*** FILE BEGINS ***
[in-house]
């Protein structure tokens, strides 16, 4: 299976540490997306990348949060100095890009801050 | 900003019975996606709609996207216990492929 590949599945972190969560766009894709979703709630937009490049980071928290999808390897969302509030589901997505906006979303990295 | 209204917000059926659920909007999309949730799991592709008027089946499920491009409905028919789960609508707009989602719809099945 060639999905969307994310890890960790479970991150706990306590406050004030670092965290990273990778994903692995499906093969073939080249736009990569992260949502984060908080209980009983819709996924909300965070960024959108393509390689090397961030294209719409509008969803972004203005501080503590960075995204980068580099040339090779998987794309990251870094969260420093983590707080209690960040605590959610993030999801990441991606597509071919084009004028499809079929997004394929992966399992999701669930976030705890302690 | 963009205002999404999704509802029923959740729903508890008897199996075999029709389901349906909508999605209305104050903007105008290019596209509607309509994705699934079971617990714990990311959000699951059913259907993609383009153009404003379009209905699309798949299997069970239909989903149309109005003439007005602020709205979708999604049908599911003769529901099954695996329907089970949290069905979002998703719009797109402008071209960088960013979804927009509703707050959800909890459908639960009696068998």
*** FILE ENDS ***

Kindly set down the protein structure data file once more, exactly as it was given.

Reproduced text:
[in-house]
């Protein structure tokens, strides 16, 4: 299976540490997306990348949060100095890009801050 | 900003019975996606709609996207216990492929 590949599945972190969560766009894709979703709630937009490049980071928290999808390897969302509030589901997505906006979303990295 | 209204917000059926659920909007999309949730799991592709008027089946499920491009409905028919789960609508707009989602719809099945 060639999905969307994310890890960790479970991150706990306590406050004030670092965290990273990778994903692995499906093969073939080249736009990569992260949502984060908080209980009983819709996924909300965070960024959108393509390689090397961030294209719409509008969803972004203005501080503590960075995204980068580099040339090779998987794309990251870094969260420093983590707080209690960040605590959610993030999801990441991606597509071919084009004028499809079929997004394929992966399992999701669930976030705890302690 | 963009205002999404999704509802029923959740729903508890008897199996075999029709389901349906909508999605209305104050903007105008290019596209509607309509994705699934079971617990714990990311959000699951059913259907993609383009153009404003379009209905699309798949299997069970239909989903149309109005003439007005602020709205979708999604049908599911003769529901099954695996329907089970949290069905979002998703719009797109402008071209960088960013979804927009509703707050959800909890459908639960009696068998």